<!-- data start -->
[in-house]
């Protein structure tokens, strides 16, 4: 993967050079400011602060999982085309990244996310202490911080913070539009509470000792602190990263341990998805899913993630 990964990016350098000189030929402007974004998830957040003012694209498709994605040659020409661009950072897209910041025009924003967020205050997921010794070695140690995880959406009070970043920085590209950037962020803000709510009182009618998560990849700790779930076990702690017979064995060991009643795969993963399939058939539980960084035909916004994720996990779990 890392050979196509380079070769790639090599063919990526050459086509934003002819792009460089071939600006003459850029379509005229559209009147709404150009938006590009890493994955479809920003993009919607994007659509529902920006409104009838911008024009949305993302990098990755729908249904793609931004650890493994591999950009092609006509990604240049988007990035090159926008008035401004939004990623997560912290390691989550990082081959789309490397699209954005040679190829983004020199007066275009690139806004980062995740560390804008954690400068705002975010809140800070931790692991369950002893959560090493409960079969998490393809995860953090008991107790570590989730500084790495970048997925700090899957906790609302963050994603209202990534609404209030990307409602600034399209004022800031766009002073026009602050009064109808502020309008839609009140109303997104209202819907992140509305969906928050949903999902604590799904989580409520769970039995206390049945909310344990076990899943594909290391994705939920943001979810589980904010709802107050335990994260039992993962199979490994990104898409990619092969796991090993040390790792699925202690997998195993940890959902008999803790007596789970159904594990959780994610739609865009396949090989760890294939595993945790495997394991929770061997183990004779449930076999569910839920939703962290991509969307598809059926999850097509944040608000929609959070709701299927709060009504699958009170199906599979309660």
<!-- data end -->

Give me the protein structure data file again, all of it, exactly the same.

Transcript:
[in-house]
């Protein structure tokens, strides 16, 4: 993967050079400011602060999982085309990244996310202490911080913070539009509470000792602190990263341990998805899913993630 990964990016350098000189030929402007974004998830957040003012694209498709994605040659020409661009950072897209910041025009924003967020205050997921010794070695140690995880959406009070970043920085590209950037962020803000709510009182009618998560990849700790779930076990702690017979064995060991009643795969993963399939058939539980960084035909916004994720996990779990 890392050979196509380079070769790639090599063919990526050459086509934003002819792009460089071939600006003459850029379509005229559209009147709404150009938006590009890493994955479809920003993009919607994007659509529902920006409104009838911008024009949305993302990098990755729908249904793609931004650890493994591999950009092609006509990604240049988007990035090159926008008035401004939004990623997560912290390691989550990082081959789309490397699209954005040679190829983004020199007066275009690139806004980062995740560390804008954690400068705002975010809140800070931790692991369950002893959560090493409960079969998490393809995860953090008991107790570590989730500084790495970048997925700090899957906790609302963050994603209202990534609404209030990307409602600034399209004022800031766009002073026009602050009064109808502020309008839609009140109303997104209202819907992140509305969906928050949903999902604590799904989580409520769970039995206390049945909310344990076990899943594909290391994705939920943001979810589980904010709802107050335990994260039992993962199979490994990104898409990619092969796991090993040390790792699925202690997998195993940890959902008999803790007596789970159904594990959780994610739609865009396949090989760890294939595993945790495997394991929770061997183990004779449930076999569910839920939703962290991509969307598809059926999850097509944040608000929609959070709701299927709060009504699958009170199906599979309660």